Persistance vs Stubborness – when to call it quits with your business


From my “Entrepreneurial Rumblings” series. These are articles where I share my entrepreneurial experiences in the hope they are of use to other friends out there. They are not brilliantly written nor meant for an official publication: they are heartfelt thoughts straight to pen. No editing. Hence “rumblings”. Hope you will forgive any lack of flow in favour of the good intentions with sharing this.
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Most of the seasoned entrepreneurs know that feeling when your business is just going no-where. Maybe some of you reading this right now are in that position. And maybe many of you have read that a succesful entrepreneurial quality is being persistent… but how do you know when you are being persistant vs just stubborn?
Having gone through a rather embarrassing large number of entrepreneurial failures, here is how I see it.
First – get over the nuclear power plant syndrome. In a nuclear power plant construction project the aim of those selling the plant is just to get a government to buy into it which is why they will quote dramatically lower costs than the power plant will end up costing. A few years into it and the seller has the governments hooked – for no politician is going to sign a document scrapping the whole project simply because by then they will have spent so much money already.
In the case of entrepreneurs, my advice is don’t look at the time and money spent, but rather the amount of knowledge and networks you have built during your endavour. If you view it this way, then you are not throwing away all the investment in your business idea, but rather preparing yourself for the next stage. You invested in your education and that will have a big payoff one day.
I have been through quite a few business failures in my life… They are never easy. And almost always never the same. But they are amazing lessons and for me where an enormous motivational lever. Almost as if I was even more energised to prove the world that I can do it. Not because what the world thinks should matter, but because I my passion is to make a difference in other’s lives and failure meant to me that I wasn’t then able to make as big a difference as I wished. With almost no exception none of the failures were a smooth experience: I didn’t wake up one day and realise the business was a failure, closed it and moved on. Sometime there were employees and customers involved. Sometime it was brand reputation (I had spent a lot of time trying to tell as many people as possible what I did…). The failures were akin to the end of a relationship with your partner – somewhere there is always the glimmer of hope that things will just work out.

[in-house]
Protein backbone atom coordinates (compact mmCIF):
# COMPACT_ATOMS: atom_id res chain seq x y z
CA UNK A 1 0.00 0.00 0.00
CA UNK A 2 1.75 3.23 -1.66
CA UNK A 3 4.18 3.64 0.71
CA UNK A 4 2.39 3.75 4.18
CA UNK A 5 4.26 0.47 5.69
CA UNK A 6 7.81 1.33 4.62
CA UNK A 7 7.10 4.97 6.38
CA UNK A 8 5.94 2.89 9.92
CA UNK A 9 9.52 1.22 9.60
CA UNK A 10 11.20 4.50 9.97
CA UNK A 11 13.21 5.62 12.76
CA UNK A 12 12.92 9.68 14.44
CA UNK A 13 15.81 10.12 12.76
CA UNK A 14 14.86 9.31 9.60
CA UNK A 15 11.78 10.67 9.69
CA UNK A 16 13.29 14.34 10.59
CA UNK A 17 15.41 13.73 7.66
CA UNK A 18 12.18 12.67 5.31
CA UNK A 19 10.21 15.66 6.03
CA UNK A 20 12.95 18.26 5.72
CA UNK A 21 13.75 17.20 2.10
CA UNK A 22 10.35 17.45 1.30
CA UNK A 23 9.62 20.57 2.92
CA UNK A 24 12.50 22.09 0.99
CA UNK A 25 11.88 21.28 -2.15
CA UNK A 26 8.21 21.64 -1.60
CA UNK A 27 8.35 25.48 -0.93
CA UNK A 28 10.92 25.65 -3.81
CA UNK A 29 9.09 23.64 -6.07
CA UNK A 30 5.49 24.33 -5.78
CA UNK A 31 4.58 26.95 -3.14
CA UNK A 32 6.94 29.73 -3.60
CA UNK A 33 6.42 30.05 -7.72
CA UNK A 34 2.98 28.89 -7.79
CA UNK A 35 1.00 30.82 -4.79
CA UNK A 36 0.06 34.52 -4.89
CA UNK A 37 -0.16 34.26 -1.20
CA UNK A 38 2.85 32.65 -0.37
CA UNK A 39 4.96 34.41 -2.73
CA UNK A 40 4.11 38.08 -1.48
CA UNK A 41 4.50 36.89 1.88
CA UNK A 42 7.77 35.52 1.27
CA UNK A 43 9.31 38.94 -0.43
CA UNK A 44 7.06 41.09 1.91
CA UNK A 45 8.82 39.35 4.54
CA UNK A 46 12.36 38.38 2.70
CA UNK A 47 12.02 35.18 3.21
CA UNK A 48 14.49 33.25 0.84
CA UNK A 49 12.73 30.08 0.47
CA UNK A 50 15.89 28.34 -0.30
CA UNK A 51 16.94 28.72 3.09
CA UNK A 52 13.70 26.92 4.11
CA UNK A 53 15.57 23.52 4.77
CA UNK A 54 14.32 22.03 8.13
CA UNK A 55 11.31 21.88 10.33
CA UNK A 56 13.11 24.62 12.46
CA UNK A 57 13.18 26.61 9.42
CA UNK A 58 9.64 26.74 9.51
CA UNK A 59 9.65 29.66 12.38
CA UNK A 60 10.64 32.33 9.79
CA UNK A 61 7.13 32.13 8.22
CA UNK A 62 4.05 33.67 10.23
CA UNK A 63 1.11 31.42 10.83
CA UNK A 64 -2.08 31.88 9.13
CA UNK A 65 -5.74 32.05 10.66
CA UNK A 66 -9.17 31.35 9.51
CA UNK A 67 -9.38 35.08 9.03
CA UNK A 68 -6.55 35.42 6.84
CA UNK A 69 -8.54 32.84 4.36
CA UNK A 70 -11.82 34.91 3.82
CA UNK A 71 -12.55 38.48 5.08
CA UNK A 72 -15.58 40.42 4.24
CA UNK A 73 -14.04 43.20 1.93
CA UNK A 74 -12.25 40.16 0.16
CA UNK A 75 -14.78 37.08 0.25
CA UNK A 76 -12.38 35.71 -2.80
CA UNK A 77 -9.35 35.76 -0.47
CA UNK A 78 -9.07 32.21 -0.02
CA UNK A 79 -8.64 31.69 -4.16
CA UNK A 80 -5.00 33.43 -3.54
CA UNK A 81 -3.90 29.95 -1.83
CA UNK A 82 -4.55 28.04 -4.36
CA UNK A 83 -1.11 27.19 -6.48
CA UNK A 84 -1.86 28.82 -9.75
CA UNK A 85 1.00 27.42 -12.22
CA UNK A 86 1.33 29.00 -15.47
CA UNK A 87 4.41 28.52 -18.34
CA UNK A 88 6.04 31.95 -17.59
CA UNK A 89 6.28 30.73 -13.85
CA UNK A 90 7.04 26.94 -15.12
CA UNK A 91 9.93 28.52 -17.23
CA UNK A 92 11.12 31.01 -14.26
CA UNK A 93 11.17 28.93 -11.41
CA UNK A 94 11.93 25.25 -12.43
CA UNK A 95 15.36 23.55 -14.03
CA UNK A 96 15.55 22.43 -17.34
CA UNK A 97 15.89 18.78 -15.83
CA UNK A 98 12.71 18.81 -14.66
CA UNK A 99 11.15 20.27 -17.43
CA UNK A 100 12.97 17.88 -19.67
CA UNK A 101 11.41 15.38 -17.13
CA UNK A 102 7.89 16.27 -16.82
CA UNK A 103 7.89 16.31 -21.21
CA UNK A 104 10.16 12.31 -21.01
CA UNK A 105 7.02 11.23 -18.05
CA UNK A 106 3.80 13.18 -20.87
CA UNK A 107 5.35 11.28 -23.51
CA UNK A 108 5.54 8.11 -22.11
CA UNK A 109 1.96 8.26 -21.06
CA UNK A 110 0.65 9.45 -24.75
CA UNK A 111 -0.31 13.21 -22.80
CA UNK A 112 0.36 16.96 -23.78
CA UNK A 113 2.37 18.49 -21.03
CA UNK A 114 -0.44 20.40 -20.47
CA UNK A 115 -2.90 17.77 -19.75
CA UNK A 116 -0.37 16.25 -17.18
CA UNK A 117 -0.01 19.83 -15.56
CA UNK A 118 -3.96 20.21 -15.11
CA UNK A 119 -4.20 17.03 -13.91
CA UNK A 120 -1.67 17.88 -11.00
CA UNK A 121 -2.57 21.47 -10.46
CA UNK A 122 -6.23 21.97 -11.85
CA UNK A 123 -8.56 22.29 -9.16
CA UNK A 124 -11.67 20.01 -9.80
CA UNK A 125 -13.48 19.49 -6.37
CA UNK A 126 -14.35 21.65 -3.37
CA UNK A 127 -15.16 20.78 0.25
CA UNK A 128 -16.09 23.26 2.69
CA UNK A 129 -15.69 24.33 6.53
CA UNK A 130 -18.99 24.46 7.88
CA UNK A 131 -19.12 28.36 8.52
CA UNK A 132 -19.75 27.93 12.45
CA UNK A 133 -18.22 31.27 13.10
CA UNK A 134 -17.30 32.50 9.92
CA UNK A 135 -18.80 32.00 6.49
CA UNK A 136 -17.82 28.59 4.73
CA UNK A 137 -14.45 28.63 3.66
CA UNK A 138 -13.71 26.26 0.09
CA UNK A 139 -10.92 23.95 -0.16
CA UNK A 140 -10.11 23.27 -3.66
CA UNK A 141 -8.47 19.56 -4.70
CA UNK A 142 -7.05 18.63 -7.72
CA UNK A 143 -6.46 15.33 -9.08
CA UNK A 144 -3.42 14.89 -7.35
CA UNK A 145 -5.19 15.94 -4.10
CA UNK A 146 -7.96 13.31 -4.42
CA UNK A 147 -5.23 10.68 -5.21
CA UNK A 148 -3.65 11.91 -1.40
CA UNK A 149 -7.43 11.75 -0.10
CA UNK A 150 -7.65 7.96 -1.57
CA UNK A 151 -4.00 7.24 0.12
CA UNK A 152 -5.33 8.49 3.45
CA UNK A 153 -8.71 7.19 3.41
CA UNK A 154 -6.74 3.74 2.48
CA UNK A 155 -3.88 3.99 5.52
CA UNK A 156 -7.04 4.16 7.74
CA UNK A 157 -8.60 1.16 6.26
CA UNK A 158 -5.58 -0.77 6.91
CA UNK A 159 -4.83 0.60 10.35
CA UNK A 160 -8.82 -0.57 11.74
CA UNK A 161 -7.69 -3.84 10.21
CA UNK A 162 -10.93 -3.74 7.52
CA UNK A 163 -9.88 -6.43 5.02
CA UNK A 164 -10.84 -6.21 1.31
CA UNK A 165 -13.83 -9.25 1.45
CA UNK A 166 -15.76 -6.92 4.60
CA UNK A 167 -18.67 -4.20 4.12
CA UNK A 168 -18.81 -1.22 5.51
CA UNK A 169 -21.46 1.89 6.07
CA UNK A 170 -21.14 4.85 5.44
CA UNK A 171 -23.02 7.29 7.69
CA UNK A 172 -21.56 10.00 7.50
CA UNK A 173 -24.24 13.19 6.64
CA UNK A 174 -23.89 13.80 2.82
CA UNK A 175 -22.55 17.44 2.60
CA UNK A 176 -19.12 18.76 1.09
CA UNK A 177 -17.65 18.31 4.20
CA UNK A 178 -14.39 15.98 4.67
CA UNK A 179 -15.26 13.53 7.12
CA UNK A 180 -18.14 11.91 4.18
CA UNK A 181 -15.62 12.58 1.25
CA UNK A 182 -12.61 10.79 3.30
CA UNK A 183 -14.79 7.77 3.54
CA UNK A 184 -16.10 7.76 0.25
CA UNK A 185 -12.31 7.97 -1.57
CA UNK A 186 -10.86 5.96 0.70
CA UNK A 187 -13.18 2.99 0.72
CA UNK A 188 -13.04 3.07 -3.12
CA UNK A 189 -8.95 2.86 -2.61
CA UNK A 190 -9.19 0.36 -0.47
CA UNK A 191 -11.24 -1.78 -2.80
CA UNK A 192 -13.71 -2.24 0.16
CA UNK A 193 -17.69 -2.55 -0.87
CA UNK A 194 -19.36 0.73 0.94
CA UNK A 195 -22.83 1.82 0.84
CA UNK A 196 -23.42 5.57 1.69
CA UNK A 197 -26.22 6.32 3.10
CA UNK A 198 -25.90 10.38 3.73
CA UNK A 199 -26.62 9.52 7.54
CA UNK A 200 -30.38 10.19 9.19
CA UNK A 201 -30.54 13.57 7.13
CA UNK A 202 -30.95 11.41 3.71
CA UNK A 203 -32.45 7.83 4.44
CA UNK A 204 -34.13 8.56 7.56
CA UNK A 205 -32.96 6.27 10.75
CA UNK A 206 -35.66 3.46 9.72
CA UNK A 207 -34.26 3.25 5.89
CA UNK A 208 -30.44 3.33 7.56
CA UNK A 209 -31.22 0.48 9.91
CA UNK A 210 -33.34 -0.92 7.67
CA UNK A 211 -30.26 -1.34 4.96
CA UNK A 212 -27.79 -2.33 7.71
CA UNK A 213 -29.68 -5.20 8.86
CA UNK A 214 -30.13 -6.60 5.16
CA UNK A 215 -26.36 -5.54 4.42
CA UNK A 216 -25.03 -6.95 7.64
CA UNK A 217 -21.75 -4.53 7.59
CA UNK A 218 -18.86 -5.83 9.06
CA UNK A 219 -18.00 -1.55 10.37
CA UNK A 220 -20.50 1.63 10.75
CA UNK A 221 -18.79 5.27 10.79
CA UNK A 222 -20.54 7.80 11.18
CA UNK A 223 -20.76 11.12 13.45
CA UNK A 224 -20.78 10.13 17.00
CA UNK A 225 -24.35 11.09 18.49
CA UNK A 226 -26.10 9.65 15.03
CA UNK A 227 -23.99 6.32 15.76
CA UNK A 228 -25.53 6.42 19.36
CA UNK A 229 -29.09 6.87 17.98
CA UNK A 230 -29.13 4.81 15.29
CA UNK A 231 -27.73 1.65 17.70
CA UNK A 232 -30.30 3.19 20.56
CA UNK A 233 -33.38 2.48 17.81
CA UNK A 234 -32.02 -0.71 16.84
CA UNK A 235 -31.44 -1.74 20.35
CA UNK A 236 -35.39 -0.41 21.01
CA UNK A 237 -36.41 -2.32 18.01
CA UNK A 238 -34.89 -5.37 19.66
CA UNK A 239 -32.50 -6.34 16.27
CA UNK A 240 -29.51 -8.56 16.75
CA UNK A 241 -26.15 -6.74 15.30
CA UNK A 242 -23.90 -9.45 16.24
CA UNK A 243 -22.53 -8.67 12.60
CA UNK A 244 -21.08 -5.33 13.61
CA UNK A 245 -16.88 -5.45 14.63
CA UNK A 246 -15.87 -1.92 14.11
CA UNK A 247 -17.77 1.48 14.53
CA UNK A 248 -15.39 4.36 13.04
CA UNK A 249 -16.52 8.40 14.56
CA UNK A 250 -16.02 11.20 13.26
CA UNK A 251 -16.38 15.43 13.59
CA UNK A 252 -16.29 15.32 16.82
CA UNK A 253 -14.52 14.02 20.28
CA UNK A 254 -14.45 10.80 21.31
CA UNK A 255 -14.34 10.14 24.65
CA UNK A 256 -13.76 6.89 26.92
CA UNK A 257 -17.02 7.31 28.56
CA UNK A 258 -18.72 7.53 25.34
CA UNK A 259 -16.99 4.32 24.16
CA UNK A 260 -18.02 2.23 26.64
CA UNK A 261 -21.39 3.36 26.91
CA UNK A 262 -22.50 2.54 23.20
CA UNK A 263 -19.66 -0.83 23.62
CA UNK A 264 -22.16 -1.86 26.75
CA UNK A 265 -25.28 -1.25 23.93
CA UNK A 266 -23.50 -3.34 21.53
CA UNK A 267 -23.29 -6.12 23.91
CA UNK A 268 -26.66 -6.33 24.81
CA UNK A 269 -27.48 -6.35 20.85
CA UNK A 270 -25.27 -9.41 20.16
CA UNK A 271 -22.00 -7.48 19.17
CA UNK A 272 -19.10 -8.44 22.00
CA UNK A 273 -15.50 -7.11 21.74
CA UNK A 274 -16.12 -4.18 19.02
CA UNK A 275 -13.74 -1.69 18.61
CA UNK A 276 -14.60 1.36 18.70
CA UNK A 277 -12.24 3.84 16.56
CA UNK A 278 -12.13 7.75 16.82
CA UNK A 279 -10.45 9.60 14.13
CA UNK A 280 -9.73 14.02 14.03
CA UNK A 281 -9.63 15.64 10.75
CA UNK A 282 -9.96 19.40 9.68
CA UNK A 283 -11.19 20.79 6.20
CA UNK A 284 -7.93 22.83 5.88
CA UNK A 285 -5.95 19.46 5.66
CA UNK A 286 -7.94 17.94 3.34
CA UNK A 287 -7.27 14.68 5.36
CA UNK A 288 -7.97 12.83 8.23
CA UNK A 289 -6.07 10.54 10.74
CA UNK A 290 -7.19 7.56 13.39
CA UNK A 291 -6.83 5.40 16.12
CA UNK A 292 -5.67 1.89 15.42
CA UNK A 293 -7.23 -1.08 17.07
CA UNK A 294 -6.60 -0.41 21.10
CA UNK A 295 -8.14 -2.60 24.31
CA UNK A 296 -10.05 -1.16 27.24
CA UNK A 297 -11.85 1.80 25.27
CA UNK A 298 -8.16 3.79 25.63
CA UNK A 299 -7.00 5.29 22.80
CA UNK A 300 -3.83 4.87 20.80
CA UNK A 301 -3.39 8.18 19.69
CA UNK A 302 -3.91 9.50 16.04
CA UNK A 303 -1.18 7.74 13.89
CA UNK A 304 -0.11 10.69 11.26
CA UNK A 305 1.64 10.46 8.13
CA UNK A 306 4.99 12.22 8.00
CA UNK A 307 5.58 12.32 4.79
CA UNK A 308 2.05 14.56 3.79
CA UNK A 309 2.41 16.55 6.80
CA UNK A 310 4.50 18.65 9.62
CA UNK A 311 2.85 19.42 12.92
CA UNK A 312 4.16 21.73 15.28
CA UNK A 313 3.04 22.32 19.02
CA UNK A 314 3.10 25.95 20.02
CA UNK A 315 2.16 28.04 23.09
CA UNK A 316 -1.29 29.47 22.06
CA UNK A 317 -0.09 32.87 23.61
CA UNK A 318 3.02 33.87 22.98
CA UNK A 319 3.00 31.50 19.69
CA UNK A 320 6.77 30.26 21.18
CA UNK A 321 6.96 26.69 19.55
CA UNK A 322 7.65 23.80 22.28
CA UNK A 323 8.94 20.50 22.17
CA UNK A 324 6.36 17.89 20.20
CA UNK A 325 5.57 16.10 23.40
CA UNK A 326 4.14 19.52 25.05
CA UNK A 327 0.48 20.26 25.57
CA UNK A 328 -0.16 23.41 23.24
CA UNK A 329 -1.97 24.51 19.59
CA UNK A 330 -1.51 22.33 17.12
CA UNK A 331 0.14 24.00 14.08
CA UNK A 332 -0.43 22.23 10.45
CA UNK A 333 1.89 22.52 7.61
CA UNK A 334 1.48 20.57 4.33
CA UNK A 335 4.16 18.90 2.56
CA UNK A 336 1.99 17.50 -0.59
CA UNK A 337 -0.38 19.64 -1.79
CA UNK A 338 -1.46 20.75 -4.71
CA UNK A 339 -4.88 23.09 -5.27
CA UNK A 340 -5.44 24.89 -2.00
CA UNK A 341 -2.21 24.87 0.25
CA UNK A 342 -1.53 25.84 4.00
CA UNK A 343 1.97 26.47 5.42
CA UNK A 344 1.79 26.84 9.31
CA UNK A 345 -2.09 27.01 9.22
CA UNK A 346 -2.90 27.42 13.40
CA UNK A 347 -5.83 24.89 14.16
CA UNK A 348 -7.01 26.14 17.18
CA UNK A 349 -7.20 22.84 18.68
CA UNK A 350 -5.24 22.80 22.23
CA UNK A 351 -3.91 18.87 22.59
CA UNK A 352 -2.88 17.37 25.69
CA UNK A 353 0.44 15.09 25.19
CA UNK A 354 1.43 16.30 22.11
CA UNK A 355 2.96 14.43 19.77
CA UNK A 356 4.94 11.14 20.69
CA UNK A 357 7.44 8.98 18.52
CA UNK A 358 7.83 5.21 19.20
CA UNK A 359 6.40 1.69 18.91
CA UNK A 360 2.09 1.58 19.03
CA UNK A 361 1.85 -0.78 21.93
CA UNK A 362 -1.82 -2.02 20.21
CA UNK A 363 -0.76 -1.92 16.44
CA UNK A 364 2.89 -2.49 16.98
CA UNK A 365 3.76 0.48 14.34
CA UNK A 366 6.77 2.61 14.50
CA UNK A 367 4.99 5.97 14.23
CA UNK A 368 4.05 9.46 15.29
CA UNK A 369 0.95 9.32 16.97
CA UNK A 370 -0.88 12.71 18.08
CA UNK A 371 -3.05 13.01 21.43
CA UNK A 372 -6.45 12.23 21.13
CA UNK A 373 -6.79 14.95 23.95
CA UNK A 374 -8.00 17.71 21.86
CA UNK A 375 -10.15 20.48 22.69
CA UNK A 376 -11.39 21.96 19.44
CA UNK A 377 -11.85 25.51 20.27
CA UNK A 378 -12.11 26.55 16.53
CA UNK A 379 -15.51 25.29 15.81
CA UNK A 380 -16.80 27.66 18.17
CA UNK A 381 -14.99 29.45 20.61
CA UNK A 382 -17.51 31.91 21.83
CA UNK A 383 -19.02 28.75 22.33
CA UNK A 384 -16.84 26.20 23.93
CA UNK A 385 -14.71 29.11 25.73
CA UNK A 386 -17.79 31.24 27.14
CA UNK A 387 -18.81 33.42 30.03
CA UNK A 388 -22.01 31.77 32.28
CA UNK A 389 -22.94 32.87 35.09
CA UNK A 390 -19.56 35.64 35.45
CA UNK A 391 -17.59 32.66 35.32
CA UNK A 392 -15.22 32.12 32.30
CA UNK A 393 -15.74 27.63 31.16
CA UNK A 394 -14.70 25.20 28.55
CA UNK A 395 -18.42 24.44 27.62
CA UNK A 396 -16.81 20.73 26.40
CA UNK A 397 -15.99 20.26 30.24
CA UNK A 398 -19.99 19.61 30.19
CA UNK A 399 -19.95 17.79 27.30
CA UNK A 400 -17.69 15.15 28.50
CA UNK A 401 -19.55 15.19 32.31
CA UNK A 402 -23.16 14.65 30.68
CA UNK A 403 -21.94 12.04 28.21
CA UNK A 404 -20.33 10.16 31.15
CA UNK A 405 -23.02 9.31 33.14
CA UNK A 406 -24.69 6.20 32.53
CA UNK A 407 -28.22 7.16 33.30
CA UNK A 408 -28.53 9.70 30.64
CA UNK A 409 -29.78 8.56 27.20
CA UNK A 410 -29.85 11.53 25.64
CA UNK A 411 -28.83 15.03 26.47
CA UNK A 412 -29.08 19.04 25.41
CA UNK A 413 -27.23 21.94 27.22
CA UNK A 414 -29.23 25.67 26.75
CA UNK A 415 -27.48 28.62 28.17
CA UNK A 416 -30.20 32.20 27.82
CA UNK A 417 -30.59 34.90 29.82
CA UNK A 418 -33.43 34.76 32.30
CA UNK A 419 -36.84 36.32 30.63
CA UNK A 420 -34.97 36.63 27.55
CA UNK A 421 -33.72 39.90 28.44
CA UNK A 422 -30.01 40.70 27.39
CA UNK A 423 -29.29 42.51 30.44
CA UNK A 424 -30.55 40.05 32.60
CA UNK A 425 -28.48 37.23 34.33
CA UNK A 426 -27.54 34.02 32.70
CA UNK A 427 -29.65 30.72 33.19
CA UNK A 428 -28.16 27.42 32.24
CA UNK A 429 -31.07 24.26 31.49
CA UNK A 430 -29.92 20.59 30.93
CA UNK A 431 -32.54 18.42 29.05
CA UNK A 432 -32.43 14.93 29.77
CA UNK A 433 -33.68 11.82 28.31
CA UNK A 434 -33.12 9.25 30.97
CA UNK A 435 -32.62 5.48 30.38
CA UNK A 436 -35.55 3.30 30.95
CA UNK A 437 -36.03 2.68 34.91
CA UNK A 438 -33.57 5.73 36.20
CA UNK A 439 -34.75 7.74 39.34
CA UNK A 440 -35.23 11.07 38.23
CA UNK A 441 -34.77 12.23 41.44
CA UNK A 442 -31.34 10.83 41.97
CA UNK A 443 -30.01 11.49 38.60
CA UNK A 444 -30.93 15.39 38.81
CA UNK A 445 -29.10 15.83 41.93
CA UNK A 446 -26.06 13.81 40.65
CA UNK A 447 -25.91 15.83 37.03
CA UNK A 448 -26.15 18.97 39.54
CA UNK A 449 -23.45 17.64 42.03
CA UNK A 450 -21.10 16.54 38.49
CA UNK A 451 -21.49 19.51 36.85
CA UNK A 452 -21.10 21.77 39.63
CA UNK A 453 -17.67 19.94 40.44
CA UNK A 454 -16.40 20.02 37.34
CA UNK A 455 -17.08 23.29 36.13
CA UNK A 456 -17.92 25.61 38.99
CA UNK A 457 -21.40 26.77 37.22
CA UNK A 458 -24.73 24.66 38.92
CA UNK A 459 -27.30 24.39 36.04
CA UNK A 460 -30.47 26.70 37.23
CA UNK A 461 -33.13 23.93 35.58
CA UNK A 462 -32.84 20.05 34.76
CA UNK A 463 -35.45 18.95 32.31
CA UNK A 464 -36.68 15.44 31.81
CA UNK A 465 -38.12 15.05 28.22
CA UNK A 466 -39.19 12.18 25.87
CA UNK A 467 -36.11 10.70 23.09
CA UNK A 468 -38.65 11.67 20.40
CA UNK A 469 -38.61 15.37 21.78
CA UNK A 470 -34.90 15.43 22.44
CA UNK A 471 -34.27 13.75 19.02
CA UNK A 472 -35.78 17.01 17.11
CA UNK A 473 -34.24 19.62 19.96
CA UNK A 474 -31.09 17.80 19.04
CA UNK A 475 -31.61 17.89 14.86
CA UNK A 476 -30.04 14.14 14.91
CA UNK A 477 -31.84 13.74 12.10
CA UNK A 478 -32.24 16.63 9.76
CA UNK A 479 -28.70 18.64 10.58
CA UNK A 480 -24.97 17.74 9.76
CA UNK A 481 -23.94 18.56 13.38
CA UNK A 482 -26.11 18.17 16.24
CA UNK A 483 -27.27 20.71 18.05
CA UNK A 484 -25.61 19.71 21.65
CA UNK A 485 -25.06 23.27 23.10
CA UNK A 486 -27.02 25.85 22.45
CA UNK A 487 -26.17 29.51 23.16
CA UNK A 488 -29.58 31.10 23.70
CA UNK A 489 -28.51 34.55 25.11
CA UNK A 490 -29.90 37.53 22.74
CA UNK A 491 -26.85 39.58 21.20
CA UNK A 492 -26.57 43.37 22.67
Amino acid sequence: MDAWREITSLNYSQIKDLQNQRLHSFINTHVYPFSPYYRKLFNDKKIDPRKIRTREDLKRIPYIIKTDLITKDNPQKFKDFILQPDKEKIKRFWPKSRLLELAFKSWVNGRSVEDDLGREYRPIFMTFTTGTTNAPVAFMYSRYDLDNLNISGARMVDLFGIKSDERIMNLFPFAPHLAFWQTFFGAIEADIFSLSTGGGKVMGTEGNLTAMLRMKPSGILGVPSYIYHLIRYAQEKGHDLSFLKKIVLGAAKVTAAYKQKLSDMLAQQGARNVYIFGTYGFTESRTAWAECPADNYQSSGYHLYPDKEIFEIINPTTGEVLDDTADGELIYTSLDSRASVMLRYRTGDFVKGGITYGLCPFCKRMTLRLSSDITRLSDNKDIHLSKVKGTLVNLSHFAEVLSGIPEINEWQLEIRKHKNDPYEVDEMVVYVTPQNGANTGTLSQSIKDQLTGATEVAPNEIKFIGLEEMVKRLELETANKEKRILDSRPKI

An entrepreneurs’ failures are particularly painful because they are very visible. No shielding by a large organisation’s corporate firewalls. It is a raw failure that hits the nerves because it feels it is a reflection of your abilities. But here’s another thing I’ve learned: if you look at the human body, with its incredible complexity of interdependent functions, it is actually amazing that not more of us are sick. Similarly in entrepreneurship, once you are in it you are juggling a surprising array of roles and responsibilities – all important at different moments of the day (I recall how we would tell some clients that these clients were so important that we – the founders – would personally get involved… with the truth being that we couldn’t afford more staff so had to do it ourselves). With the understanding of how complex starting and growing your own business is, my advice is to be a little more tolerant of yourself. You will fuck up some aspects of your business. It is inevitable. So when that setbacks does hit you, don’t make it a soul crushing experience. It is just part of the adventure called entrepreneurship.
Being persistent or being stubborn is a very personal decision. But here are some tips to differentiate between the two:
  1. You are being stubborn if you think that “if only you had more money” your business would succeed. Business failure is a painful way of you being told that it is time to rework your business assumptions.
  2. You are being persistent if you are prepared to make seriously painful cuts to your pre-conceived needs (e.g. nice office, fancy car, anything ego related, assistant, non-performing staff (including you), etc).
  3. You are being stubborn if you are just doing the same things over and over again…
  4. You are being persistent if you are actually listening to people’s reaction to your pitch and adapting accordingly. You are being stubborn if you just repeat the same pitch over and over again wishfully hoping that one day you’ll meet the client who sees your brilliance.
  5. You are persistent if are prepared to make yourself vulnerable and aren’t just knocking on doors you know.